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About Bob Dylan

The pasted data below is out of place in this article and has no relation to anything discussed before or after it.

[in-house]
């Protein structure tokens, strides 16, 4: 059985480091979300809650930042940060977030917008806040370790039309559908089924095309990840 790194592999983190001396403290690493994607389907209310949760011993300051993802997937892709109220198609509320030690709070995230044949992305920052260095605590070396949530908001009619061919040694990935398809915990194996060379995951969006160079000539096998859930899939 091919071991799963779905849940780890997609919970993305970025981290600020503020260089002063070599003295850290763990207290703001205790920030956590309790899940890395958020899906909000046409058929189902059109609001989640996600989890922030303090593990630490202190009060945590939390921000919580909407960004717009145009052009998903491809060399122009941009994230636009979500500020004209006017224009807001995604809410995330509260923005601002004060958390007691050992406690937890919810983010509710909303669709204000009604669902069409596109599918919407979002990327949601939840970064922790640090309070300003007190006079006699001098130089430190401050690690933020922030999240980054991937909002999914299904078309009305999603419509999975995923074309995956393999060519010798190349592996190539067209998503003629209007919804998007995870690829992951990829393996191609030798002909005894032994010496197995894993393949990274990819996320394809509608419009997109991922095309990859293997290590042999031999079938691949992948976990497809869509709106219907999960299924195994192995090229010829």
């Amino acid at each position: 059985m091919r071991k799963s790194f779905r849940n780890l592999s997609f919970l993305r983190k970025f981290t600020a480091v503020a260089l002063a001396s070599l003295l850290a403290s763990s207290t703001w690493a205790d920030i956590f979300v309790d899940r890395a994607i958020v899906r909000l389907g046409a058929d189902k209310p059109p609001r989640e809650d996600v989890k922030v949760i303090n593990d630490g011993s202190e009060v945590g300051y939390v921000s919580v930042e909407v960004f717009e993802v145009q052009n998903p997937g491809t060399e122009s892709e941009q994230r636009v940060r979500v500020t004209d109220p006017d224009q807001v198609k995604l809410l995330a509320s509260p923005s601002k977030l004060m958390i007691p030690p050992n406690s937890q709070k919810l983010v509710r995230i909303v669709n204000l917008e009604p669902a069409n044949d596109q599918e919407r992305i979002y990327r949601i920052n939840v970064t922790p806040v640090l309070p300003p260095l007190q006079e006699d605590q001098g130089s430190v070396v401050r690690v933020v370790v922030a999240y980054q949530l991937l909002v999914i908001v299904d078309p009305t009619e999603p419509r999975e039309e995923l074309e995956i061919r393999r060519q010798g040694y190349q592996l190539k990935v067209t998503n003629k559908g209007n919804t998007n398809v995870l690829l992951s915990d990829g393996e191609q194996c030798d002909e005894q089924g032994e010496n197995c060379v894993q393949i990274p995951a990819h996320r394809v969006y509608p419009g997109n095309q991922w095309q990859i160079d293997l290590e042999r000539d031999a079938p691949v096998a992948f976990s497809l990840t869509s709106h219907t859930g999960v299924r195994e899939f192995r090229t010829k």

Bob Dylan (born Robert Allen Zimmerman; May 24, 1941) is an American singer-songwriter and musician. He has been a major figure in popular music for five decades. Much of his most celebrated work dates from the 1960s when he was at first an informal chronicler, and later an apparently reluctant figurehead of social unrest. A number of his songs such as "Blowin' in the Wind" and "The Times They Are a-Changin'" became anthems for the civil rights and anti-war movements. His early lyrics incorporated a variety of political, social and philosophical, as well as literary influences. They defied existing pop music conventions and appealed hugely to the then burgeoning counterculture. Dylan has both amplified and personalized musical genres, exploring numerous distinct traditions in American song—from folk, blues and country to gospel, rock and roll and rockabilly, to English, Scottish and Irish folk music, embracing even jazz and swing.